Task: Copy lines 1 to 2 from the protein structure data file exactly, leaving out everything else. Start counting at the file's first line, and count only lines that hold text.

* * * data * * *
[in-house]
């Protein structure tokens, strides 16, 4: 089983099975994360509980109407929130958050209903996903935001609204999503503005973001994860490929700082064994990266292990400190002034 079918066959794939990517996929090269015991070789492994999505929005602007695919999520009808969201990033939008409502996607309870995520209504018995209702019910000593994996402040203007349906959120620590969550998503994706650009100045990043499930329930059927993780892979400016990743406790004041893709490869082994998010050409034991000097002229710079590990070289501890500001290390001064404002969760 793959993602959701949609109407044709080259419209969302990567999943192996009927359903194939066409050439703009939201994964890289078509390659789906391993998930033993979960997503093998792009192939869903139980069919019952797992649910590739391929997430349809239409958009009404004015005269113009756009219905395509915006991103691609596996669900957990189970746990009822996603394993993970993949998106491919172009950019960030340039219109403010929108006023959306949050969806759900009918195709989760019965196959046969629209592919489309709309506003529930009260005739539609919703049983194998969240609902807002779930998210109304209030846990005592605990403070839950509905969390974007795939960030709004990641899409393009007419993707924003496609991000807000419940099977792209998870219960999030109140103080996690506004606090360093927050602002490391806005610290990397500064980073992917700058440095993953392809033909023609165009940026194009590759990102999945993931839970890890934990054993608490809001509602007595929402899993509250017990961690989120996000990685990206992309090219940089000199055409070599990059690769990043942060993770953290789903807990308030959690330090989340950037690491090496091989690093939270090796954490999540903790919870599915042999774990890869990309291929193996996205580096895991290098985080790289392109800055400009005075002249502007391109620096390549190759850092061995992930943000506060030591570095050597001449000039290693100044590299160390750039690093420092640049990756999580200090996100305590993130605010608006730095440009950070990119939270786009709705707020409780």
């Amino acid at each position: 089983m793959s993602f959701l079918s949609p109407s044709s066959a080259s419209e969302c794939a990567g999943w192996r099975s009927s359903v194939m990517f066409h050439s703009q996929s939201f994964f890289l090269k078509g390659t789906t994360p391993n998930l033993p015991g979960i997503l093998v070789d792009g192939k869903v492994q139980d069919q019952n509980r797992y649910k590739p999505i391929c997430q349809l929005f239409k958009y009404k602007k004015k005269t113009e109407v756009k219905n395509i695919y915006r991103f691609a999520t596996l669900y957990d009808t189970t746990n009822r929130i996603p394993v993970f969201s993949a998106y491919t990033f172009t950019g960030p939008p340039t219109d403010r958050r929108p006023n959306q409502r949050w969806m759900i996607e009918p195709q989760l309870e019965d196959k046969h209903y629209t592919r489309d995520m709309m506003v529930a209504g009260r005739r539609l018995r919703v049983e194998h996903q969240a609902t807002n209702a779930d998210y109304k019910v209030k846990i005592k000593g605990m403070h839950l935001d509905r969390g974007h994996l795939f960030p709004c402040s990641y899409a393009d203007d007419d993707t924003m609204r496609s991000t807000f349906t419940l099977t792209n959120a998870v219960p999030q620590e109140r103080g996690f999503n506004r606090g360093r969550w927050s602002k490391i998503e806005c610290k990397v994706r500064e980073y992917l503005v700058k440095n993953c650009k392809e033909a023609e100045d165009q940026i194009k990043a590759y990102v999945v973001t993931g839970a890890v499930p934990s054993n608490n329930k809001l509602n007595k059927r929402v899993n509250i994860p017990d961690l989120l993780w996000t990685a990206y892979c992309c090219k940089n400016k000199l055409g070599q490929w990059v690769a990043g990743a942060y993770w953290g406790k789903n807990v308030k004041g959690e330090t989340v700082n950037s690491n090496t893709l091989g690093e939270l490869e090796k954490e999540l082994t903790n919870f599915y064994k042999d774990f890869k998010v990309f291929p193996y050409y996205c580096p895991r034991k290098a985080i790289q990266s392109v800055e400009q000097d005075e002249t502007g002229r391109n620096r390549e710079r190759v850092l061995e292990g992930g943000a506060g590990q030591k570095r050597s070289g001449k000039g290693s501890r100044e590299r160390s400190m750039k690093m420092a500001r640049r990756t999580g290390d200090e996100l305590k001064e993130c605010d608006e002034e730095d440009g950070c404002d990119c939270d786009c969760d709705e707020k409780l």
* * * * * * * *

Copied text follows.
[in-house]
């Protein structure tokens, strides 16, 4: 089983099975994360509980109407929130958050209903996903935001609204999503503005973001994860490929700082064994990266292990400190002034 079918066959794939990517996929090269015991070789492994999505929005602007695919999520009808969201990033939008409502996607309870995520209504018995209702019910000593994996402040203007349906959120620590969550998503994706650009100045990043499930329930059927993780892979400016990743406790004041893709490869082994998010050409034991000097002229710079590990070289501890500001290390001064404002969760 793959993602959701949609109407044709080259419209969302990567999943192996009927359903194939066409050439703009939201994964890289078509390659789906391993998930033993979960997503093998792009192939869903139980069919019952797992649910590739391929997430349809239409958009009404004015005269113009756009219905395509915006991103691609596996669900957990189970746990009822996603394993993970993949998106491919172009950019960030340039219109403010929108006023959306949050969806759900009918195709989760019965196959046969629209592919489309709309506003529930009260005739539609919703049983194998969240609902807002779930998210109304209030846990005592605990403070839950509905969390974007795939960030709004990641899409393009007419993707924003496609991000807000419940099977792209998870219960999030109140103080996690506004606090360093927050602002490391806005610290990397500064980073992917700058440095993953392809033909023609165009940026194009590759990102999945993931839970890890934990054993608490809001509602007595929402899993509250017990961690989120996000990685990206992309090219940089000199055409070599990059690769990043942060993770953290789903807990308030959690330090989340950037690491090496091989690093939270090796954490999540903790919870599915042999774990890869990309291929193996996205580096895991290098985080790289392109800055400009005075002249502007391109620096390549190759850092061995992930943000506060030591570095050597001449000039290693100044590299160390750039690093420092640049990756999580200090996100305590993130605010608006730095440009950070990119939270786009709705707020409780």